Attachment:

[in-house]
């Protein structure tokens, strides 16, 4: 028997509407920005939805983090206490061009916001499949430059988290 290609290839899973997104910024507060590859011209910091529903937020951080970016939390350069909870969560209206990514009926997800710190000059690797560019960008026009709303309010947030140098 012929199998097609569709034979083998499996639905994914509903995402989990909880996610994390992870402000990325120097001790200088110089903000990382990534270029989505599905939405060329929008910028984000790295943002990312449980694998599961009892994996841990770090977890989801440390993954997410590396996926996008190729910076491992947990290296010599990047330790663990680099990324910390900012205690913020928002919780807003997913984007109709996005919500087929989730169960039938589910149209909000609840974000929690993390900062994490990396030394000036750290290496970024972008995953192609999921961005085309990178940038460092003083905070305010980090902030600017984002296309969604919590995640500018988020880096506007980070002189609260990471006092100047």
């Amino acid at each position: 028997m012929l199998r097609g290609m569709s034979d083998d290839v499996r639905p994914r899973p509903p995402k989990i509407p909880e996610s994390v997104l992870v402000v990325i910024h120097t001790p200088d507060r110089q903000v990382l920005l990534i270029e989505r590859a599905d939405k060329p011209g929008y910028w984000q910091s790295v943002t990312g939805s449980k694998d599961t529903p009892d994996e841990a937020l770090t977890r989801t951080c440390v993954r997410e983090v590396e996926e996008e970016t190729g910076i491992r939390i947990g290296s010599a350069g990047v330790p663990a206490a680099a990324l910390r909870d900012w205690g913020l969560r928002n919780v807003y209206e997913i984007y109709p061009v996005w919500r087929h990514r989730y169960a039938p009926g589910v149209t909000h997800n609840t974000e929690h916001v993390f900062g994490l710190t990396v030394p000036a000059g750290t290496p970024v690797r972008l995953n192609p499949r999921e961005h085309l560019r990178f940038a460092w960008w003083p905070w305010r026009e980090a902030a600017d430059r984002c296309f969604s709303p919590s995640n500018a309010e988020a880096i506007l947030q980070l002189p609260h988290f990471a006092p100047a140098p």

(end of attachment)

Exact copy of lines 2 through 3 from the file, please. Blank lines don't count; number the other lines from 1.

């Protein structure tokens, strides 16, 4: 028997509407920005939805983090206490061009916001499949430059988290 290609290839899973997104910024507060590859011209910091529903937020951080970016939390350069909870969560209206990514009926997800710190000059690797560019960008026009709303309010947030140098 012929199998097609569709034979083998499996639905994914509903995402989990909880996610994390992870402000990325120097001790200088110089903000990382990534270029989505599905939405060329929008910028984000790295943002990312449980694998599961009892994996841990770090977890989801440390993954997410590396996926996008190729910076491992947990290296010599990047330790663990680099990324910390900012205690913020928002919780807003997913984007109709996005919500087929989730169960039938589910149209909000609840974000929690993390900062994490990396030394000036750290290496970024972008995953192609999921961005085309990178940038460092003083905070305010980090902030600017984002296309969604919590995640500018988020880096506007980070002189609260990471006092100047």
């Amino acid at each position: 028997m012929l199998r097609g290609m569709s034979d083998d290839v499996r639905p994914r899973p509903p995402k989990i509407p909880e996610s994390v997104l992870v402000v990325i910024h120097t001790p200088d507060r110089q903000v990382l920005l990534i270029e989505r590859a599905d939405k060329p011209g929008y910028w984000q910091s790295v943002t990312g939805s449980k694998d599961t529903p009892d994996e841990a937020l770090t977890r989801t951080c440390v993954r997410e983090v590396e996926e996008e970016t190729g910076i491992r939390i947990g290296s010599a350069g990047v330790p663990a206490a680099a990324l910390r909870d900012w205690g913020l969560r928002n919780v807003y209206e997913i984007y109709p061009v996005w919500r087929h990514r989730y169960a039938p009926g589910v149209t909000h997800n609840t974000e929690h916001v993390f900062g994490l710190t990396v030394p000036a000059g750290t290496p970024v690797r972008l995953n192609p499949r999921e961005h085309l560019r990178f940038a460092w960008w003083p905070w305010r026009e980090a902030a600017d430059r984002c296309f969604s709303p919590s995640n500018a309010e988020a880096i506007l947030q980070l002189p609260h988290f990471a006092p100047a140098p």